Lessons from the 2015 Open Data Inventory

by Zach Christensen and Amelia Pittman

The recently released 2015 Open Data Inventory (ODIN) assessed the openness and coverage of official statistics for 125 countries in 20 data categories. Breaking down the country scores by category, we found only 7 percent of the categories received full points for data coverage. And no data category in any country received full points for data openness. Surprising, because improving openness and accessibility is not always hard to do. This blog post makes three recommendations to National Statistical Offices (NSOs) to improve their online data offerings.

  1. Adopt open terms of use: By adopting open terms of use (such as a Creative Commons CC-BY license), anyone can use important information about the social, economic, and environmental conditions to innovate. A tiny fraction of countries licenses their official statistics for unrestricted use and re-use. Eighty-six NSO websites did not provide any information about terms of use. Only three of the 125 countries had terms of use that allowed for unrestricted use and re-use of data. This means that many who could use data to inform others or build businesses can’t, because they are uncertain of the legal status of the data.
  2. Make data downloadable in machine-readable and non-proprietary formats: Too many data are only available in proprietary and non-machine readable formats. At the country level, 61 percent of the categories offered data only in formats that aren’t machine readable (such as PDFs). Forty percent of the data categories are only available in proprietary formats. By limiting access to these restricted formats, data are much less likely to be used.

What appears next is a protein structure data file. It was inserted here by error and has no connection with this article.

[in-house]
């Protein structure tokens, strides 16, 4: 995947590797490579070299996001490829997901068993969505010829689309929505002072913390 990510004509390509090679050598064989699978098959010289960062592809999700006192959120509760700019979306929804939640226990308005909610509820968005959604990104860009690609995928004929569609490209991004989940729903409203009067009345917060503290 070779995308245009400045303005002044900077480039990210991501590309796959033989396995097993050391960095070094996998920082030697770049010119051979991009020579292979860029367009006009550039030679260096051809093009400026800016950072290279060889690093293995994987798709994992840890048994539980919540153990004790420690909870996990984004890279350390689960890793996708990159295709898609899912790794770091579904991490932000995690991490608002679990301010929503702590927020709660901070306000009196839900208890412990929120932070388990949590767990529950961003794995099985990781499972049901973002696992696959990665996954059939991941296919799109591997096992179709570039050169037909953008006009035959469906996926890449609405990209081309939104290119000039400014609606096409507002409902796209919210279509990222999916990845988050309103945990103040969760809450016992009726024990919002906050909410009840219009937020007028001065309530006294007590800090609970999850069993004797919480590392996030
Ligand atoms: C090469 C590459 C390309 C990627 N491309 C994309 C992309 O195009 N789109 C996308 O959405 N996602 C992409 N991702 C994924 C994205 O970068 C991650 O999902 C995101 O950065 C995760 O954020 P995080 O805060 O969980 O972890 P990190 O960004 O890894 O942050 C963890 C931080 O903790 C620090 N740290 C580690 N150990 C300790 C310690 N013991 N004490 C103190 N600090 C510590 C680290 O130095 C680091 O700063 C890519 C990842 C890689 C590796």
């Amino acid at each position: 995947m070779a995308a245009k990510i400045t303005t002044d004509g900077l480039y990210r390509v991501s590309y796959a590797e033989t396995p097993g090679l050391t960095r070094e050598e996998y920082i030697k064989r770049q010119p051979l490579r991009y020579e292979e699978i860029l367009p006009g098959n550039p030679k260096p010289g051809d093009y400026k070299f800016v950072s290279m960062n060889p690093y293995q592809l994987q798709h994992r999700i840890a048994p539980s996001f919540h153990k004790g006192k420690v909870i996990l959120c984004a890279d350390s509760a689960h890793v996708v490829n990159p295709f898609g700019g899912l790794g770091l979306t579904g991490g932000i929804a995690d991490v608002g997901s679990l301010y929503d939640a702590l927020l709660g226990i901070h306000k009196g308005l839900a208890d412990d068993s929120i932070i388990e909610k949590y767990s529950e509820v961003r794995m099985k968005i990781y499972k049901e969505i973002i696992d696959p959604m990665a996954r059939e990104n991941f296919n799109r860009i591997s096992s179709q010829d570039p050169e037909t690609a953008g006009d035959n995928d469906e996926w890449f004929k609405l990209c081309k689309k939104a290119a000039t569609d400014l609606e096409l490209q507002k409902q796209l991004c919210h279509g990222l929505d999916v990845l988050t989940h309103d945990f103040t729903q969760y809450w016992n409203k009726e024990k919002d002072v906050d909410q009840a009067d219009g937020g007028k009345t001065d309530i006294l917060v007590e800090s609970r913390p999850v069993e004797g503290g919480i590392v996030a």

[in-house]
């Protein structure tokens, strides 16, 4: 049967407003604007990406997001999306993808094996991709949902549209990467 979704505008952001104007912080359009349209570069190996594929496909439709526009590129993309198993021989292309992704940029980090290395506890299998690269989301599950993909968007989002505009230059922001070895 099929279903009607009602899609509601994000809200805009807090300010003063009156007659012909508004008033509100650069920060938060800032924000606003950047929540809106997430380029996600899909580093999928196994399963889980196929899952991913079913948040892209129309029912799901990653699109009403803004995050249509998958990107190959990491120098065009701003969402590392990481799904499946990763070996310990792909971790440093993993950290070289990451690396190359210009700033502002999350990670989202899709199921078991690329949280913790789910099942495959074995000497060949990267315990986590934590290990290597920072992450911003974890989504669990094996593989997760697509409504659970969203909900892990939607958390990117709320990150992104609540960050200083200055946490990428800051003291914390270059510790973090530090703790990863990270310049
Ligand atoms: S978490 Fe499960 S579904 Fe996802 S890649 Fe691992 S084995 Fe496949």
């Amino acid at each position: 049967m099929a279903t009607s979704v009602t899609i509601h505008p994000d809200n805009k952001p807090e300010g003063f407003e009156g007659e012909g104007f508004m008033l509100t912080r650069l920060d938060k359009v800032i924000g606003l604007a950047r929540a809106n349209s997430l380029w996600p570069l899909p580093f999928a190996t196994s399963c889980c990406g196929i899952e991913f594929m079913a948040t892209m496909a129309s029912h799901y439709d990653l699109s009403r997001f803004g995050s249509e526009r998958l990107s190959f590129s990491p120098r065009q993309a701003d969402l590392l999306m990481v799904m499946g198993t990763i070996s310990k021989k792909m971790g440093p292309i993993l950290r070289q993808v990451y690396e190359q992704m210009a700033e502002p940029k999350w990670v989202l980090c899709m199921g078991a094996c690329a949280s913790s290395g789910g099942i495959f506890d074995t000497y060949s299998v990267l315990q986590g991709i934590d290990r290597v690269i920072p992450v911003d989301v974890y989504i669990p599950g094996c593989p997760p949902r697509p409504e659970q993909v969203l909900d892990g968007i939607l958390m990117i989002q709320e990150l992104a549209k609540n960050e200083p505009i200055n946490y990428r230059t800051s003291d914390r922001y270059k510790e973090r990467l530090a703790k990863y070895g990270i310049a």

3. Make data websites easy to navigate: NSOs need to devote more resources to ensuring that their data are open and available by making their websites reliable and easy to use. While the ease of using NSO websites was not included in our assessments, we noticed many problems that reduce the usefulness and openness official statistics. One country’s website took up to five hours to download a 20-page PDF report. Some countries offered wildly different content depending on which official language was being viewed. A few had websites that had not been updated since 2006. Several countries did not have websites for their national statistics offices at all.

To achieve the Sustainable Development Goals and respond to the demands of the data revolution, countries will need to do more of the hard work of developing capacity and producing better, higher quality data. This will take time and resources. But, as we learned through ODIN, there are many inexpensive, relatively painless things NSOs can do to make their data much more open.

Please check out our website (odin.opendatawatch.com) and read our 2015 ODIN Annual Report for more information about our findings.

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